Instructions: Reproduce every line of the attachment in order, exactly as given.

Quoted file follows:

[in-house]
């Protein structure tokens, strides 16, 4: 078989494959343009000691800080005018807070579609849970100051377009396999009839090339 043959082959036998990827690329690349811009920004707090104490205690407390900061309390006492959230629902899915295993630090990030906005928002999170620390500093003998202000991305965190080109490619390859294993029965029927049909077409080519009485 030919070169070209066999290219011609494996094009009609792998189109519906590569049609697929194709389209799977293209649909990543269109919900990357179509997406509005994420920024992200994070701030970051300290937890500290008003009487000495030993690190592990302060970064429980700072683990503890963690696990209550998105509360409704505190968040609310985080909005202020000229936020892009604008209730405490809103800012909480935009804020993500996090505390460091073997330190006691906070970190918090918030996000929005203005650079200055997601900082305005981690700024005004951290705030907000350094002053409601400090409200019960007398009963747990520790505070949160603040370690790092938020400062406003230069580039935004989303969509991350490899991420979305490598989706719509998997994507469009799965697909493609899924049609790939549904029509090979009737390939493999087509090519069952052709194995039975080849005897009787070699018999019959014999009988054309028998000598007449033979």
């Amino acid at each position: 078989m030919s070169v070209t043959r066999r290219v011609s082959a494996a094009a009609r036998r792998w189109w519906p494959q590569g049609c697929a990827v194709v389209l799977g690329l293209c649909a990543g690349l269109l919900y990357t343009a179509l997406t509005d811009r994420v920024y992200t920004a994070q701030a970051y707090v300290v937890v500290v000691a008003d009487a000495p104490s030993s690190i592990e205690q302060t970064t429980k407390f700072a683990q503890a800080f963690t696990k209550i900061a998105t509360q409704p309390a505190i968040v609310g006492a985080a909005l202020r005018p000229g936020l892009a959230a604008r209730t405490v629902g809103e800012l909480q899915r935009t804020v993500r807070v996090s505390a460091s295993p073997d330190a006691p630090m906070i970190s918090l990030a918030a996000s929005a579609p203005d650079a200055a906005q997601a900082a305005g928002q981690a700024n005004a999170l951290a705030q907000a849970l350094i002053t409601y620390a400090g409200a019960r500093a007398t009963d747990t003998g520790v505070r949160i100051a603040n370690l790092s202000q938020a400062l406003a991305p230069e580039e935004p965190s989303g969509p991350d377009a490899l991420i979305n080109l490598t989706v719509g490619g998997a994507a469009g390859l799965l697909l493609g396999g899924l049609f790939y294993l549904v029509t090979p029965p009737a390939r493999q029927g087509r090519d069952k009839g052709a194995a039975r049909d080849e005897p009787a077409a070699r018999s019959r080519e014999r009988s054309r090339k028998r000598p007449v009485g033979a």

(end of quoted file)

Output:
[in-house]
């Protein structure tokens, strides 16, 4: 078989494959343009000691800080005018807070579609849970100051377009396999009839090339 043959082959036998990827690329690349811009920004707090104490205690407390900061309390006492959230629902899915295993630090990030906005928002999170620390500093003998202000991305965190080109490619390859294993029965029927049909077409080519009485 030919070169070209066999290219011609494996094009009609792998189109519906590569049609697929194709389209799977293209649909990543269109919900990357179509997406509005994420920024992200994070701030970051300290937890500290008003009487000495030993690190592990302060970064429980700072683990503890963690696990209550998105509360409704505190968040609310985080909005202020000229936020892009604008209730405490809103800012909480935009804020993500996090505390460091073997330190006691906070970190918090918030996000929005203005650079200055997601900082305005981690700024005004951290705030907000350094002053409601400090409200019960007398009963747990520790505070949160603040370690790092938020400062406003230069580039935004989303969509991350490899991420979305490598989706719509998997994507469009799965697909493609899924049609790939549904029509090979009737390939493999087509090519069952052709194995039975080849005897009787070699018999019959014999009988054309028998000598007449033979």
């Amino acid at each position: 078989m030919s070169v070209t043959r066999r290219v011609s082959a494996a094009a009609r036998r792998w189109w519906p494959q590569g049609c697929a990827v194709v389209l799977g690329l293209c649909a990543g690349l269109l919900y990357t343009a179509l997406t509005d811009r994420v920024y992200t920004a994070q701030a970051y707090v300290v937890v500290v000691a008003d009487a000495p104490s030993s690190i592990e205690q302060t970064t429980k407390f700072a683990q503890a800080f963690t696990k209550i900061a998105t509360q409704p309390a505190i968040v609310g006492a985080a909005l202020r005018p000229g936020l892009a959230a604008r209730t405490v629902g809103e800012l909480q899915r935009t804020v993500r807070v996090s505390a460091s295993p073997d330190a006691p630090m906070i970190s918090l990030a918030a996000s929005a579609p203005d650079a200055a906005q997601a900082a305005g928002q981690a700024n005004a999170l951290a705030q907000a849970l350094i002053t409601y620390a400090g409200a019960r500093a007398t009963d747990t003998g520790v505070r949160i100051a603040n370690l790092s202000q938020a400062l406003a991305p230069e580039e935004p965190s989303g969509p991350d377009a490899l991420i979305n080109l490598t989706v719509g490619g998997a994507a469009g390859l799965l697909l493609g396999g899924l049609f790939y294993l549904v029509t090979p029965p009737a390939r493999q029927g087509r090519d069952k009839g052709a194995a039975r049909d080849e005897p009787a077409a070699r018999s019959r080519e014999r009988s054309r090339k028998r000598p007449v009485g033979a």